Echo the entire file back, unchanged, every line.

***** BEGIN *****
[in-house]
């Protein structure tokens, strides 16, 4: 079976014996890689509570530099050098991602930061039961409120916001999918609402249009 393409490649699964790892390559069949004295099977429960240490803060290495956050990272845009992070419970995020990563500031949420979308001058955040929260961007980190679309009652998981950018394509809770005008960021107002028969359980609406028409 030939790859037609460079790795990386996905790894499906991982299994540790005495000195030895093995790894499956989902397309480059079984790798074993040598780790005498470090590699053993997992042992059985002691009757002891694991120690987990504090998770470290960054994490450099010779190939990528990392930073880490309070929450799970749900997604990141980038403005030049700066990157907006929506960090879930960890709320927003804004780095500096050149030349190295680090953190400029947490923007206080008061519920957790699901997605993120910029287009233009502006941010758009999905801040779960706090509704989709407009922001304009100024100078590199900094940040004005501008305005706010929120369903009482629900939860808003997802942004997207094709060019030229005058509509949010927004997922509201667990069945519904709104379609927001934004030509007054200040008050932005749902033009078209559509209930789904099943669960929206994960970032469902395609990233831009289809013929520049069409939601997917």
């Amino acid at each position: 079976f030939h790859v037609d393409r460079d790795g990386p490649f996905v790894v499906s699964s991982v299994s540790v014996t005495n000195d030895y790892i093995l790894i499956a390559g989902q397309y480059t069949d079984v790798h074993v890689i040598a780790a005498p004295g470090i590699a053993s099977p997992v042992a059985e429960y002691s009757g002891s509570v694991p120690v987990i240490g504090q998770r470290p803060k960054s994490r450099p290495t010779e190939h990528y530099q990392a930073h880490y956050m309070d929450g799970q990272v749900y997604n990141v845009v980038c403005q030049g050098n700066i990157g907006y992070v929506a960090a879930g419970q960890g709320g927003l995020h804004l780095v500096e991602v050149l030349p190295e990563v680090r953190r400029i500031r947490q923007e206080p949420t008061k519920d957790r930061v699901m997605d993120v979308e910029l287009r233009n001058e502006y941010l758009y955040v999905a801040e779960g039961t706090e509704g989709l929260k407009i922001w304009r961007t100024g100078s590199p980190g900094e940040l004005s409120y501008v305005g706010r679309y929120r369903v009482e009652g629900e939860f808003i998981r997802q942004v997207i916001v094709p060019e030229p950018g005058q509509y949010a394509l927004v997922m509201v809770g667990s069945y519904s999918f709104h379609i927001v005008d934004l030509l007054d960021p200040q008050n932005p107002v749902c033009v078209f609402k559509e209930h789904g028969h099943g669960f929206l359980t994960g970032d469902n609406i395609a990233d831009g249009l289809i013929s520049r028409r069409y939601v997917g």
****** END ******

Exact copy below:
[in-house]
């Protein structure tokens, strides 16, 4: 079976014996890689509570530099050098991602930061039961409120916001999918609402249009 393409490649699964790892390559069949004295099977429960240490803060290495956050990272845009992070419970995020990563500031949420979308001058955040929260961007980190679309009652998981950018394509809770005008960021107002028969359980609406028409 030939790859037609460079790795990386996905790894499906991982299994540790005495000195030895093995790894499956989902397309480059079984790798074993040598780790005498470090590699053993997992042992059985002691009757002891694991120690987990504090998770470290960054994490450099010779190939990528990392930073880490309070929450799970749900997604990141980038403005030049700066990157907006929506960090879930960890709320927003804004780095500096050149030349190295680090953190400029947490923007206080008061519920957790699901997605993120910029287009233009502006941010758009999905801040779960706090509704989709407009922001304009100024100078590199900094940040004005501008305005706010929120369903009482629900939860808003997802942004997207094709060019030229005058509509949010927004997922509201667990069945519904709104379609927001934004030509007054200040008050932005749902033009078209559509209930789904099943669960929206994960970032469902395609990233831009289809013929520049069409939601997917």
């Amino acid at each position: 079976f030939h790859v037609d393409r460079d790795g990386p490649f996905v790894v499906s699964s991982v299994s540790v014996t005495n000195d030895y790892i093995l790894i499956a390559g989902q397309y480059t069949d079984v790798h074993v890689i040598a780790a005498p004295g470090i590699a053993s099977p997992v042992a059985e429960y002691s009757g002891s509570v694991p120690v987990i240490g504090q998770r470290p803060k960054s994490r450099p290495t010779e190939h990528y530099q990392a930073h880490y956050m309070d929450g799970q990272v749900y997604n990141v845009v980038c403005q030049g050098n700066i990157g907006y992070v929506a960090a879930g419970q960890g709320g927003l995020h804004l780095v500096e991602v050149l030349p190295e990563v680090r953190r400029i500031r947490q923007e206080p949420t008061k519920d957790r930061v699901m997605d993120v979308e910029l287009r233009n001058e502006y941010l758009y955040v999905a801040e779960g039961t706090e509704g989709l929260k407009i922001w304009r961007t100024g100078s590199p980190g900094e940040l004005s409120y501008v305005g706010r679309y929120r369903v009482e009652g629900e939860f808003i998981r997802q942004v997207i916001v094709p060019e030229p950018g005058q509509y949010a394509l927004v997922m509201v809770g667990s069945y519904s999918f709104h379609i927001v005008d934004l030509l007054d960021p200040q008050n932005p107002v749902c033009v078209f609402k559509e209930h789904g028969h099943g669960f929206l359980t994960g970032d469902n609406i395609a990233d831009g249009l289809i013929s520049r028409r069409y939601v997917g």